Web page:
[Hpn] Shelter Seeks New Home

William Charles Tinker wtinker@metrocast.net
Tue, 20 Jul 2004 09:05:10 -0400


www.capecodonline.com/cctimes/shelterseeks20.htm

 July 20, 2004

Shelter seeks new home at airport

By CYNTHIA MCCORMICK

STAFF WRITER

HYANNIS - It took years for advocates to open a "wet shelter" for homeless
people whose substance abuse and mental illness made them ineligible for
other types of shelter.
But it didn't take long for a wrecking crew to knock down the structure that
housed the Pilot House. Shingles went flying off the roof Friday. By
yesterday, an excavator was loading a truck with the splintered remains of
the little white house on Brooks Road.
"It's very heartbreaking," said Cheryl Bartlett of the Community Action
Committee of the Cape and Islands, which ran Pilot House.
"We take in folks that have been on the streets the longest and are the most
difficult to engage in treatment," she said. "We have people there who have
celebrated two months of sobriety for maybe the first time in their life. It
takes so much work to get somebody to take that step toward sobriety."
Eight residents were displaced last week after Barnstable Municipal Airport
officials said they needed to knock down the shelter to proceed with a
runway improvement project.
Although Pilot House accepted alcohol and drug abusers who couldn't get into
the NOAH shelter on Winter Street, Bartlett said most Pilot House residents
chose to "reach for sobriety."
"Every time you go into recovery it's a step closer to long-term recovery,"
she said.
The airport commission had granted several extensions to the Pilot House,
which opened in January 2003. Originally the shelter was supposed to be
razed by the beginning of last summer.
"Construction is starting right now," said Barnstable Municipal Airport
Commission Chairman Michael Dunning.
"It finally came to the point the work was actually commencing out on the
site, and utilities were being terminated," he said.
Bartlett understood why the building had to be razed."We wouldn't have had
the Pilot House at all without (airport officials)," she said. "They deserve
a pat on the back."
Now Bartlett said she is working to place temporary housing for the Pilot
House on another piece of airport property.
The most feasible plan seems to be reopening the wet shelter in a Quonset
hut or a portable house on an overflow parking lot at the airport.
Known as the Sullivan lot, the property is located near Wendy's. The only
access would be through Barnstable Road.
"I'd like to see it by Aug. 1," Bartlett said.
"Clean and sober"
One former resident of the Pilot House said he hopes officials find a new
shelter as soon as possible.
"They kept people clean and sober," Perry Bell said. "They kept people off
the street."
Bell said he left Pilot House after a one-month stay. "I lost my sobriety
and I left. I will be back."
A female resident of Pilot House was accepted into CHAMP House, also in
Hyannis. The other seven residents have "alternative housing arrangements,"
Bartlett said.
Since Pilot House opened in 2003, it has served 115 clients, Bartlett said.
Some people went into permanent housing and residential treatment and others
returned to the streets.
The most people the shelter has housed at one time is 13. Bartlett said that
with the closing looming, the shelter had gradually reduced the number of
residents to eight.
"We had sort of whittled ourselves down," she said. "We're trying to see if
we can't stay in touch with them, even if they're out on the street."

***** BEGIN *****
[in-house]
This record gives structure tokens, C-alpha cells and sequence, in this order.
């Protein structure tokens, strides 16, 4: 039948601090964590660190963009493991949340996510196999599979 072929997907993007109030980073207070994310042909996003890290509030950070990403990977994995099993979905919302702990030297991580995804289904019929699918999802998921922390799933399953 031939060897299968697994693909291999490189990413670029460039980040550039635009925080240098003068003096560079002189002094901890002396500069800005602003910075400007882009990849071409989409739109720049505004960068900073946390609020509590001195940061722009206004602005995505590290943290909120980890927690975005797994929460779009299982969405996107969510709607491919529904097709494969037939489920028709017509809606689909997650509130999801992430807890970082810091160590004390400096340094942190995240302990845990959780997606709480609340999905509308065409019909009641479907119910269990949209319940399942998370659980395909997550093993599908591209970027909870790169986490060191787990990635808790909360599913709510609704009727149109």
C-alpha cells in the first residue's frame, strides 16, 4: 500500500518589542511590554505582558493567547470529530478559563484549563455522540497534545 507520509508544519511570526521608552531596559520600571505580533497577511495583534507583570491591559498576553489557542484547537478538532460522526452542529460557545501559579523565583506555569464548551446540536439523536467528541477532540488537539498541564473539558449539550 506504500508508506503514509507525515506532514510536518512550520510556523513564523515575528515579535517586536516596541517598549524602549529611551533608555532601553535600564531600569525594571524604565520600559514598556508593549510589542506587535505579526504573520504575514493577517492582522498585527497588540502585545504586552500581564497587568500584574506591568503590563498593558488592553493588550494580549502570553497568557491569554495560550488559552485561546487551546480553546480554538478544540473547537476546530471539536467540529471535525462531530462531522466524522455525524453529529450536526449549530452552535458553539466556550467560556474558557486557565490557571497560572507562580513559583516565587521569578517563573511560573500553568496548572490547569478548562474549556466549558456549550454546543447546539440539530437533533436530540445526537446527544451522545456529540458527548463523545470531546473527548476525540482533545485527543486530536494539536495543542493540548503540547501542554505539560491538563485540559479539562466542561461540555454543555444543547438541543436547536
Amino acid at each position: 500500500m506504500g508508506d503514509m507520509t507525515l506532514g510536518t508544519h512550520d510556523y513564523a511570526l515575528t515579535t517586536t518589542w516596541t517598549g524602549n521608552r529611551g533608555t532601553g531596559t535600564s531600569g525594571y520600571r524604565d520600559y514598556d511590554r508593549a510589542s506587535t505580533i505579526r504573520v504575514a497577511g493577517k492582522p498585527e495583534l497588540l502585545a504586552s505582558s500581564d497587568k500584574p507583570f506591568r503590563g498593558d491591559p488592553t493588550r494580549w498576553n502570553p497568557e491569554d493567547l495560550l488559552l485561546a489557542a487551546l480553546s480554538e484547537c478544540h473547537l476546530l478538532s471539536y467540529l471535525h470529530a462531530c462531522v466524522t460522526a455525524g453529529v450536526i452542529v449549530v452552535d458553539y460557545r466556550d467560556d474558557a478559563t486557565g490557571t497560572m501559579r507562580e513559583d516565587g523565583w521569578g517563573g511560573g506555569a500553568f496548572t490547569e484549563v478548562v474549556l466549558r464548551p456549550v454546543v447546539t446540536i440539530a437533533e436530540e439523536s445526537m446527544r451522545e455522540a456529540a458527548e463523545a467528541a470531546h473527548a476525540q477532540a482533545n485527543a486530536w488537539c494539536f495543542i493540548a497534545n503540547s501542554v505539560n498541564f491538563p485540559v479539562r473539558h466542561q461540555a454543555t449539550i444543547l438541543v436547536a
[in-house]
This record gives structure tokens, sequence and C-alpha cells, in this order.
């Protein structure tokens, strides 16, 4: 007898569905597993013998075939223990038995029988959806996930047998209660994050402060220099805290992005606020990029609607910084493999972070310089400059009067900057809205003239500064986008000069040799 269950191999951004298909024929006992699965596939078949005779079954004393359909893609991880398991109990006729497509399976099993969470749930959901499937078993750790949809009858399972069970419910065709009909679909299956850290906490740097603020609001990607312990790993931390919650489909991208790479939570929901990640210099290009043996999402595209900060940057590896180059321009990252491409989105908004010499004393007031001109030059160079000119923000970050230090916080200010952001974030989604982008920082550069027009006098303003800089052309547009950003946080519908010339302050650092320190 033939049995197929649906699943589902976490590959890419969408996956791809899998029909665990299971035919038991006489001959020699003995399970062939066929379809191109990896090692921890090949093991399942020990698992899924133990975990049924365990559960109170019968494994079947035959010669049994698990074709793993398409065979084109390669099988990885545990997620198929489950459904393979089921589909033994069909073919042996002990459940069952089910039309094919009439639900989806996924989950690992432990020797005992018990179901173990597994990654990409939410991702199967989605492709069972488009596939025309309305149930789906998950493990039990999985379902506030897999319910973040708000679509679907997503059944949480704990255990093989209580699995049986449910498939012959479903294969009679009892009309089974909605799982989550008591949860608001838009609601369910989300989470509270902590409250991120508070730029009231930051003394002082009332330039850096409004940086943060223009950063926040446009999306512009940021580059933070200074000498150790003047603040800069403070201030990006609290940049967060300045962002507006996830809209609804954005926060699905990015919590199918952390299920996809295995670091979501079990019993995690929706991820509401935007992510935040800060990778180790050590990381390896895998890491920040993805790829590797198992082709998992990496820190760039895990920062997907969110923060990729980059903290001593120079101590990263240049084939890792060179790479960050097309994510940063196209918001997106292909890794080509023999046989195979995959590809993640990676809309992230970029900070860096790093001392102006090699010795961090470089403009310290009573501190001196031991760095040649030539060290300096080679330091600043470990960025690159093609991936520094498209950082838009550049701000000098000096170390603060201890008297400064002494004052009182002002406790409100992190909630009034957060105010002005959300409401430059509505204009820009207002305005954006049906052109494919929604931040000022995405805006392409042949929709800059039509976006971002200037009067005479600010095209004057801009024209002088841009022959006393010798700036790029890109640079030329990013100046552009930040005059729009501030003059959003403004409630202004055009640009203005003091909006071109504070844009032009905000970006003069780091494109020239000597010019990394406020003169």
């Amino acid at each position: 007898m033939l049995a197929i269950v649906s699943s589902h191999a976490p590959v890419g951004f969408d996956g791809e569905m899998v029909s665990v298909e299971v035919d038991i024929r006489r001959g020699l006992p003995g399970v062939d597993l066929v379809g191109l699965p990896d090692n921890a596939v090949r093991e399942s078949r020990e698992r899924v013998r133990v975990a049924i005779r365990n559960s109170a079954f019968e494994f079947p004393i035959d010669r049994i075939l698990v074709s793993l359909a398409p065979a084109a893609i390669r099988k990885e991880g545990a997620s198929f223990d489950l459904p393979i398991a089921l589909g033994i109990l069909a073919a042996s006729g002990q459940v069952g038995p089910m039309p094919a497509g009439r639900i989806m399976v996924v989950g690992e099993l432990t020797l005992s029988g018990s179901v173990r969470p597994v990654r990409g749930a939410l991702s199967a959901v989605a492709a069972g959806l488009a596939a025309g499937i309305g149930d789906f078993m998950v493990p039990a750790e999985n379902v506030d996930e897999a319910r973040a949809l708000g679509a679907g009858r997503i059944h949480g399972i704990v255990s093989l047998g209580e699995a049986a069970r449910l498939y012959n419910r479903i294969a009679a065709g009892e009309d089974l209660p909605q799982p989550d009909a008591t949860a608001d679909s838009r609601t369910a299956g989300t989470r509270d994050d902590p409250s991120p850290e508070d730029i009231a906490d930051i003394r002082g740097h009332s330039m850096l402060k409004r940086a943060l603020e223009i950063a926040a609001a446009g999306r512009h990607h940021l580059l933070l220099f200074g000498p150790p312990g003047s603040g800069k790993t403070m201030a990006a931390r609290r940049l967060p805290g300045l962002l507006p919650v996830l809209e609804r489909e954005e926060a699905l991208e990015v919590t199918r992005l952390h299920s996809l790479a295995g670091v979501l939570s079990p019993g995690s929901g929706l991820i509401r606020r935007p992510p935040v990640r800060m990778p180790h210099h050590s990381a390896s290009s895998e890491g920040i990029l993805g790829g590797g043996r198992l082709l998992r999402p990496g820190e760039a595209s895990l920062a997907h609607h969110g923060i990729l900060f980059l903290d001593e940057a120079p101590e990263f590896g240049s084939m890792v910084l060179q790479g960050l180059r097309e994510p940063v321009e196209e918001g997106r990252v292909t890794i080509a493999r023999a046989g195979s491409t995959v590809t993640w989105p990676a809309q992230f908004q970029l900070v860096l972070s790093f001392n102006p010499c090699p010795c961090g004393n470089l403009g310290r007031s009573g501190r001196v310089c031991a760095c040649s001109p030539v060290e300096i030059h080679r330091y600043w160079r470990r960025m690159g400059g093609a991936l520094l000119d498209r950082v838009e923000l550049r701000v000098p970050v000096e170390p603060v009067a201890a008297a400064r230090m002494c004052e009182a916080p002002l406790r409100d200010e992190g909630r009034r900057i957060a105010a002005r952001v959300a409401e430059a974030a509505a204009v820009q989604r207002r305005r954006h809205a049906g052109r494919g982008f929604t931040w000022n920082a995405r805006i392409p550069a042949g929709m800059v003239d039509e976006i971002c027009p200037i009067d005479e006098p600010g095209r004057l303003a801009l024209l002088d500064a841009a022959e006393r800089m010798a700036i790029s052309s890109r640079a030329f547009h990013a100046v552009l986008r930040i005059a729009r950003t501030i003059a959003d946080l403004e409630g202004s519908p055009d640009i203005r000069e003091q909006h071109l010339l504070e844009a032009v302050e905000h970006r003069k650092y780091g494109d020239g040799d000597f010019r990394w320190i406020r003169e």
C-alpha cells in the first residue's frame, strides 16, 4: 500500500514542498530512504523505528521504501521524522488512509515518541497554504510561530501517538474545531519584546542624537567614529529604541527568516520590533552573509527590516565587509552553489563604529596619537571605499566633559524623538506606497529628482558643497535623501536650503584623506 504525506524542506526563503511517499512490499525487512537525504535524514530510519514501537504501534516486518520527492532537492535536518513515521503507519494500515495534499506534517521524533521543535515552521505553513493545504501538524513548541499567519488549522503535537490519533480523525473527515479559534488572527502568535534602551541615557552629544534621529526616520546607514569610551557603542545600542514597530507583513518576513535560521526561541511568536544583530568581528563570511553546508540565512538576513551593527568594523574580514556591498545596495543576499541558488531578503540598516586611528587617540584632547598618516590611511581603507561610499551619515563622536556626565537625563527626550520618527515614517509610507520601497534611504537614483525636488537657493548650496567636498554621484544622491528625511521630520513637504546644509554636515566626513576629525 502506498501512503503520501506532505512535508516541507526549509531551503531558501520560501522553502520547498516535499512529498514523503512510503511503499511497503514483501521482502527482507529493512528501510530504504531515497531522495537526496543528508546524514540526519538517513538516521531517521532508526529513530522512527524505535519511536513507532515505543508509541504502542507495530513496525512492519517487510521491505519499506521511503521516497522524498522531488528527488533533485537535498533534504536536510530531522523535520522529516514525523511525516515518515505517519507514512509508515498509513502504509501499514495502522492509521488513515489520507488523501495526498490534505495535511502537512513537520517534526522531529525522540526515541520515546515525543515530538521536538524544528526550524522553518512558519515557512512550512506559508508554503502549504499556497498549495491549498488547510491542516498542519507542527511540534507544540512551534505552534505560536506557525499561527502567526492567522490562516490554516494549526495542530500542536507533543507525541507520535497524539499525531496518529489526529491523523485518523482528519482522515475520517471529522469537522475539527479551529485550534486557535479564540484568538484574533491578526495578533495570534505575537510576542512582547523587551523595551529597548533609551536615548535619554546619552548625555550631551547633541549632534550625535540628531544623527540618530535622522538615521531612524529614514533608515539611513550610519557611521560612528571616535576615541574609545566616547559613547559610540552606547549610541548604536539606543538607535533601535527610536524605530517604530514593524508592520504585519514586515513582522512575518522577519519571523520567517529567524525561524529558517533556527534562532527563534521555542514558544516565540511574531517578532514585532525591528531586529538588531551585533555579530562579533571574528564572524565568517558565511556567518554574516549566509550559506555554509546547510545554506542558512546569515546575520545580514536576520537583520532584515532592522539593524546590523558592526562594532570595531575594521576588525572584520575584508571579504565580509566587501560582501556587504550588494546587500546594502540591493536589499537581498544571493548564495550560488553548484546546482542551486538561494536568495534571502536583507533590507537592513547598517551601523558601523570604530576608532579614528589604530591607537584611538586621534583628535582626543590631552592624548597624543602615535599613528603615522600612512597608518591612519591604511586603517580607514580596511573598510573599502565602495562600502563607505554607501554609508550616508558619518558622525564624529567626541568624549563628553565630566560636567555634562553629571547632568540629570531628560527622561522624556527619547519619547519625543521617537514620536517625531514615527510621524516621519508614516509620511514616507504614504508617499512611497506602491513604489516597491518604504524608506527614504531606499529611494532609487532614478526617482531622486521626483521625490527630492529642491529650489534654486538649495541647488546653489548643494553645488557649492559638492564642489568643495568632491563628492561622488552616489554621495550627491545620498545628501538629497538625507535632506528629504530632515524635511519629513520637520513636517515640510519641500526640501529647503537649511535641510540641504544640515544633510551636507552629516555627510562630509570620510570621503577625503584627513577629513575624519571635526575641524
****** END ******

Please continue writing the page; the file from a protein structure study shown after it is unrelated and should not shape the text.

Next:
Pilot House workers hope that the residents keep in touch by checking in at
the Duff Center, an affiliated agency which provides health services and job
counseling for homeless people.
The Sullivan lot where Bartlett is interested in relocating Pilot House is
also being discussed as the site of a larger shelter project that eventually
would combine the services of the 50-bed NOAH shelter with the Pilot House
and Duffy Center.
The goal is to create a campus-type atmosphere that would be open 24 hours a
day, seven days a week, so homeless people wouldn't have to wander the
streets in the hours between breakfast and dinner.
Another goal is to provide job training and counseling.
Temporary solution
The larger shelter originally was slated for construction at the former
Mildred's Chowder House on Route 28. Objections from the Federal Aviation
Administration caused the town, the airport and advocates for the homeless
to reconsider their options.
One the objections was the proximity of the Mildred's site to the end of a
runway.
Regarding Pilot House, Barnstable County Sheriff Jim Cummings told Bartlett
her agency could use Quonset hut-typed structures used to house inmates in
Barnstable after the inmates move to a new correctional facility in Bourne.
"As soon as the inmates are out of here, we'll set them up," Cummings said.
He said the move to the new jail site has been postponed while the state
works with the contractors.
He said he hesitated to say when the inmates might be in the new
correctional facility, but one newspaper reported it could be August or
September.
Bartlett and town officials are going to work with county maintenance people
on the prep work for the Pilot House site, Cummings said. "All of that has
to be done before we can set these tents up."
He described the tents as canvas stretched over metal frames. The plan is
for two tents and one trailer housing restroom and bath facilities to be
moved to the airport site, Cummings said.
Bartlett said she still is working over what regulatory approvals would be
needed to relocate portable housing.
Several weeks ago the airport commission issued a temporary license that
would allow CAC to move the Pilot House program to the Sullivan lot.
"We did all we could in order to assure that the program would proceed,"
Dunning said.

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